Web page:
Ethan Nadelmann in The Nation:
For those of us who fought long and hard to reform the notorious 100-to-one crack/powder cocaine disparity in federal law, the Fair Sentencing Act, signed by President Obama on August 3, is at once a historic victory and a major disappointment. It's both too little, too late and a big step forward.
The Anti-Drug Abuse Act of 1986, which punished the sale of five grams of crack cocaine the same as 500 grams of powder cocaine, reflected the bipartisan drug war hysteria of the day and was approved with virtually no consideration of scientific evidence or the fiscal and human consequences. The argument for reform has always been twofold: sending someone to federal prison for five years for selling the equivalent of a few sugar packets of cocaine is unreasonably harsh, and it disproportionately affects minorities (almost 80 percent of those sentenced are African-Americans, even though most users and sellers of crack are not black).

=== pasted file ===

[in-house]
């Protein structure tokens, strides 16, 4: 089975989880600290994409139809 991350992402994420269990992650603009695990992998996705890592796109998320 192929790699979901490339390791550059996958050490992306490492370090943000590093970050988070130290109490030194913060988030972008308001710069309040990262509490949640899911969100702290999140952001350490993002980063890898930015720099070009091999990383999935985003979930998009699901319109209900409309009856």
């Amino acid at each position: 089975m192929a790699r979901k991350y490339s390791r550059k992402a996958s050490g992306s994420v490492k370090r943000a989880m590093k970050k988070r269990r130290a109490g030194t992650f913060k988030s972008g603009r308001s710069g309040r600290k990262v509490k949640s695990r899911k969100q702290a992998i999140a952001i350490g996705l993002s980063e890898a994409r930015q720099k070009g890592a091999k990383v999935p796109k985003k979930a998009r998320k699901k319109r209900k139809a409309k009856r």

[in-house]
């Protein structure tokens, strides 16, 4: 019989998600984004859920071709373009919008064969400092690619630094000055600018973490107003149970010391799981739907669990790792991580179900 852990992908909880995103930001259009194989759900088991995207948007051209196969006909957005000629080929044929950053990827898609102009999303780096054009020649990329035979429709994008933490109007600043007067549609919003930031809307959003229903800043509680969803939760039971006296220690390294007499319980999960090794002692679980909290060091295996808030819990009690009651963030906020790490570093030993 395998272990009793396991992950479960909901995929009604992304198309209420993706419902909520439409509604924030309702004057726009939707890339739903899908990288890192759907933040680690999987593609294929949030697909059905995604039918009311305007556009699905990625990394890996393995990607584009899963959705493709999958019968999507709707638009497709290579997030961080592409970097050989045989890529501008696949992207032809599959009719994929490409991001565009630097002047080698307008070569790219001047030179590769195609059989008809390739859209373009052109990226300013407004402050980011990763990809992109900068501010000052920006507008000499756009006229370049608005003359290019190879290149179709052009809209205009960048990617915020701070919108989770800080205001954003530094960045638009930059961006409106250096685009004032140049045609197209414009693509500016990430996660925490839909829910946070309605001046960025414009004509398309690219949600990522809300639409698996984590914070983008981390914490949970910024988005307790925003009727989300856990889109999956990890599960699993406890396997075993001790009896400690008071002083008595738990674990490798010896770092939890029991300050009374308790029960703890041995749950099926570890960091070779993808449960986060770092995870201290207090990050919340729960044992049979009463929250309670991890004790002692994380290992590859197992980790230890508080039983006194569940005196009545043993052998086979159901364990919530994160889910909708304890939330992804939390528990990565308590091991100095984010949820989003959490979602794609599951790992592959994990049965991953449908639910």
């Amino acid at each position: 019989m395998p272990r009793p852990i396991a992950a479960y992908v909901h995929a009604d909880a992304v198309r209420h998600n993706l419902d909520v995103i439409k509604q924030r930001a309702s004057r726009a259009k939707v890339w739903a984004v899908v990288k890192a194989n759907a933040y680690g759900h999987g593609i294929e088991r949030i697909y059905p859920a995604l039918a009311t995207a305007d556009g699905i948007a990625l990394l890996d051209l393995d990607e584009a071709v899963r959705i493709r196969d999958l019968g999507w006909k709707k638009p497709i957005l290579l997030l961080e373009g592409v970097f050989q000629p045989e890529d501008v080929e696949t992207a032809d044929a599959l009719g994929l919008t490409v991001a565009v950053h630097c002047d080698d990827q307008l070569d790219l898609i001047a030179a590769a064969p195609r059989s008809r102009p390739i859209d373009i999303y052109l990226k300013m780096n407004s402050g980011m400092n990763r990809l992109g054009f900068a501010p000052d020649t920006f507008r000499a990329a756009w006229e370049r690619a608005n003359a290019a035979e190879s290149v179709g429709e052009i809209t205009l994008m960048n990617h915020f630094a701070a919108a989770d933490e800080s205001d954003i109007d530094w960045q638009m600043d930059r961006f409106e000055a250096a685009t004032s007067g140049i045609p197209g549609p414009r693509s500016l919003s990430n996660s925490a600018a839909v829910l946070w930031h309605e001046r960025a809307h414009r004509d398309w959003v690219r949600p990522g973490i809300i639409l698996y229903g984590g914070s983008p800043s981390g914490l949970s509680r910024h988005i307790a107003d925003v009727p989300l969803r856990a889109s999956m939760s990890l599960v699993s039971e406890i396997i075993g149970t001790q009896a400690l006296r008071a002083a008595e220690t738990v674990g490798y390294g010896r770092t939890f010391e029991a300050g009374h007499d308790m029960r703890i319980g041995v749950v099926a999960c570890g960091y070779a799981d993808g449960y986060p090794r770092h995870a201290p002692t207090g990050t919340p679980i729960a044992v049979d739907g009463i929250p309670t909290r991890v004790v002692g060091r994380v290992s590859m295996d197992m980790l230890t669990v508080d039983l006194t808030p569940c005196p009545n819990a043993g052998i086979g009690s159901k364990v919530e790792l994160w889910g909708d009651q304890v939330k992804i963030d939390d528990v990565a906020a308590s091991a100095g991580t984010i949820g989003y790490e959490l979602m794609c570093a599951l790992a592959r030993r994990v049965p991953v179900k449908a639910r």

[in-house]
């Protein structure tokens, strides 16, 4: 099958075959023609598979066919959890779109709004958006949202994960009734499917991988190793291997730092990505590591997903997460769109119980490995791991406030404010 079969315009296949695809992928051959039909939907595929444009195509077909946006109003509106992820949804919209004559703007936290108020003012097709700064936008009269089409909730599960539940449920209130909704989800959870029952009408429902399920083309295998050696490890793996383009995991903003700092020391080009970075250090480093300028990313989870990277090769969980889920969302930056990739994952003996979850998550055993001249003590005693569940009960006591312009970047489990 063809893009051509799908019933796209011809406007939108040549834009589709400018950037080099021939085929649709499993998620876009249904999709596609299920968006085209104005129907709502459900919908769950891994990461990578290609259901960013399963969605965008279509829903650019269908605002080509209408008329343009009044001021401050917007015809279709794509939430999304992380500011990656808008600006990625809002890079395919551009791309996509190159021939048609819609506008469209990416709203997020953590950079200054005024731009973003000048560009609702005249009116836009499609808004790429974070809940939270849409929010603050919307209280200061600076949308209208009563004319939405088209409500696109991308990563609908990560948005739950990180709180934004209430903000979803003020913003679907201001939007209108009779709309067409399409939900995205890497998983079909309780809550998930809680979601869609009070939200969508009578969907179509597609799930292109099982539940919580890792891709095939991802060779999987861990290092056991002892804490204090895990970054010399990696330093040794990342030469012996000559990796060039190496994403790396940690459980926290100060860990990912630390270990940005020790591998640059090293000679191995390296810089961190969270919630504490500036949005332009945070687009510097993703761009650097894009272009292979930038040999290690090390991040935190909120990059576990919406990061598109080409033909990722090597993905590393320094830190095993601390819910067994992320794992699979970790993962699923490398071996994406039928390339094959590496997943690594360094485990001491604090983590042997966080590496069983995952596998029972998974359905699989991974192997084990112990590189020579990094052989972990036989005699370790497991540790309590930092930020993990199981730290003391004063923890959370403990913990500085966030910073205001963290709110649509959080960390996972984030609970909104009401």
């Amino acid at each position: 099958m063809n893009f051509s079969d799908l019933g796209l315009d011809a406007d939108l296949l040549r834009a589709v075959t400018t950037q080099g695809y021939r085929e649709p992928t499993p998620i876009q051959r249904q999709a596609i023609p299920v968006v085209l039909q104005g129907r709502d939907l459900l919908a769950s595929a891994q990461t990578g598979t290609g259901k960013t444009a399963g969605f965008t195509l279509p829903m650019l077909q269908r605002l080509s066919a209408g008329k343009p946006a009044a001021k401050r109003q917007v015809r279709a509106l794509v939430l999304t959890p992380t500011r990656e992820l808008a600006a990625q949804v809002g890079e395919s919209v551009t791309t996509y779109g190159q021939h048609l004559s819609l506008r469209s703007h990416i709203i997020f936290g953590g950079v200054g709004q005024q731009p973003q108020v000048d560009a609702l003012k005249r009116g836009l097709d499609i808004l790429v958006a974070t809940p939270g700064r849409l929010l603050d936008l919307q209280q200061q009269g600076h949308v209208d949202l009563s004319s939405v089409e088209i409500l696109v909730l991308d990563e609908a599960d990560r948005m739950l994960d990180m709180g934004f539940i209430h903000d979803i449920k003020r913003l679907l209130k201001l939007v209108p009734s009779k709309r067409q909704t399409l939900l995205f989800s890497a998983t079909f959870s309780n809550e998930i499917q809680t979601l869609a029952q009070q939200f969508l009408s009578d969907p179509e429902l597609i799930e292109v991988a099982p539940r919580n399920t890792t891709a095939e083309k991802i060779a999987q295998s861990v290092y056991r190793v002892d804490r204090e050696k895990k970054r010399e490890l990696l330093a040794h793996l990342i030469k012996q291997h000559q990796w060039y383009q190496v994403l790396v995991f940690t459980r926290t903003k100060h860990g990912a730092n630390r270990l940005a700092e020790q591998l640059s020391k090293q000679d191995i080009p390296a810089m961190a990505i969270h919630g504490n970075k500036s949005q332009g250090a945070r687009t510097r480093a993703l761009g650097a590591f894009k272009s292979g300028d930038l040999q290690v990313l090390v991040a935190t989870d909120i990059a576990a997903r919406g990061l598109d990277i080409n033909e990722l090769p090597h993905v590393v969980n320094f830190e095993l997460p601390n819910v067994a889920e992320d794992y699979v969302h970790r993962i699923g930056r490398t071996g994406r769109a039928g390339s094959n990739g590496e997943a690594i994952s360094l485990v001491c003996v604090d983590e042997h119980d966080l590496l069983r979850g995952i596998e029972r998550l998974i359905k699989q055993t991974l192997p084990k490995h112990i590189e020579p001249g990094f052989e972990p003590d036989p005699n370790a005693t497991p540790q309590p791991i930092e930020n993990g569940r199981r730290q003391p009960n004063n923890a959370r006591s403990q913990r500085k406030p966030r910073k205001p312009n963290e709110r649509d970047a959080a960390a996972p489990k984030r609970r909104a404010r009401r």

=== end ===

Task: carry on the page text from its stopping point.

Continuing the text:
The new law increases the amount of crack cocaine that can result in a five-year sentence to twenty-eight grams (i.e., an ounce), thereby reducing the crack/powder ratio to eighteen to one. It also eliminates the five-year mandatory minimum sentence for simple possession (without intent to distribute) of crack cocaine, thereby marking the first time since 1970 that Congress has repealed a mandatory minimum sentence.
What is the broader significance of the new law?